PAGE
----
August 8, 2016

“Home is where our heart is” or so we say. Where we live, where we are from – who is part of our group and who is not – has deep and durable evolutionary and psychological roots. Along with food and clothing, shelter completes the base of Maslow’s hierarchal pyramid of human needs.

Continue Reading...

What do online ordering and option-to-acquire B2B transactions have in common? Perhaps, more than you may think. From shoes to technologies, the right-to-return mechanism is a powerful incentive that has defined and optimized commercial transactions for centuries.

Continue Reading...

Back to the Future

February 16, 2016

We are obsessed with the future. Many explanations are offered for this, but most boil down to our general anxiety about the present. This tendency has some advantages and our “future obsession” may be, in fact, one of the key evolutionary advances that has propelled humans forward. By worrying and wondering, we seek to “see” and in so doing imagine paths that could enable our future.

Continue Reading...

By 1986, the biotech industry had taken a firm footing in the minds (and pockets) of the financial community and its to-be-iconic annual gathering, now called the J.P. Morgan Healthcare Conference (then called Hambrecht & Quist or H&Q), had convened the biotech market makers for the fifth time. The energy was high. Since the 1980 IPO of Genetech, the industry’s iconic poster child, 41 subsequent companies had found their way onto the public stock markets, including companies such as Biogen, Immunex, Amgen, Chiron, and Scios (then known as Cal Bio), among others.

Continue Reading...

Another remarkable year enabled by the remarkable. Moments captured, built upon, tested and iterated. Futures built by those who leaped beyond barriers to bring forward the possible. From those who imagine and then stay focused to grind out the stuff of our tomorrows. From those that have “the gift (and grit) of giving.”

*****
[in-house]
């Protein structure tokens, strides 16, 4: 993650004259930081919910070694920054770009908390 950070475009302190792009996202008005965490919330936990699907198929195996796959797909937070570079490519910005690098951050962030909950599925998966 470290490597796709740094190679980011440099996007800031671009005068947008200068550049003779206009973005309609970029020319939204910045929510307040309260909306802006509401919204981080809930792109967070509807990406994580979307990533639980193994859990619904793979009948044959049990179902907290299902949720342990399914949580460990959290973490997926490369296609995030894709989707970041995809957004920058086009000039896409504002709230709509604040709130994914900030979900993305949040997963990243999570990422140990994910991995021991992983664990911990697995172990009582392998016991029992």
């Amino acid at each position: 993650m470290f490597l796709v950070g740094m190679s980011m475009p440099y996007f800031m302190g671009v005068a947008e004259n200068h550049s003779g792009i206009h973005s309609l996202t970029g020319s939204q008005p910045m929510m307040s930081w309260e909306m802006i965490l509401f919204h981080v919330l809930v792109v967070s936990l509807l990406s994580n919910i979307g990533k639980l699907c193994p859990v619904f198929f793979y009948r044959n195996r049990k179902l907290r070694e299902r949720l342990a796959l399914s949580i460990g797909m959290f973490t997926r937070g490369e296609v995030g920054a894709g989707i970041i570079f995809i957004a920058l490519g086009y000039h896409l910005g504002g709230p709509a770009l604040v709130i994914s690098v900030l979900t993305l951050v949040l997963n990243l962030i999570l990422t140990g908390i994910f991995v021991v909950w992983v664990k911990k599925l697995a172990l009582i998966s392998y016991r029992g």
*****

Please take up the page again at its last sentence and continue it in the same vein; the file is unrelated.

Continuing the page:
Continue Reading...

Living, dangerously

December 8, 2015

Humans crave risk, sort of. Danger heightens our senses and races our hearts. When threatened, we come to full and focused attention. All of which are well-honed reflexes built from millennia of natural selection. Those who paid attention survived and those who didn’t, well they didn’t. Our risk perception systems were highly tuned to focus on the “downside,” (i.e., survival) and that remains encoded in us even today.

Continue Reading...

The Crucial Question

November 11, 2015

Why, what, how, whom, when, the so called “interrogative” represents a crowning evolutionary achievement. To ponder, toBlog image 3 wonder, to question and then seek to explain sets humans apart. Yet too often our assumptions fill in – when we believe we already know, fail to question, to confirm, and fail to dig deeper.

Continue Reading...

On Sale!

October 1, 2015

Few things catch our attention more than discounts. The notion of getting a “good deal” drives a large fraction of consumer purchasing, and as a result, the world’s economy. Just the perception of getting a great price can in fact entice even the most discriminating shopper into buying things for which they have absolutely no need nor real interest. That’s powerful.

Continue Reading...

New Gig?

September 3, 2015

As reward driven creatures, the invention of monetary systems may represent the single most transformative moment in history. Beyond food, shelter and family, perhaps nothing drives humans more. As individuals in societies moved beyond simply bartering with each other to employer/employee based relationships, a new type of compensation – one that could not be quantified in specific units had to be invented as well.

Continue Reading...

Making Sense

August 3, 2015

We are visual creatures. To help us emphasize this we often use phrases like, “a picture is worth a thousand words” or “seeing is believing.” When we “look” inside ourselves using a functional MRI (fMRI), we can see just how neurologically intensive our visual acuity brain regions are. Even for most of those who are visually impaired, their other senses – hearing, touch and smell – fill the visual void with dynamic spatial maps of what surrounds them. With these neurologic landscapes, we codify our status and activate the memory heuristics from which we elect our next actions.

Continue Reading...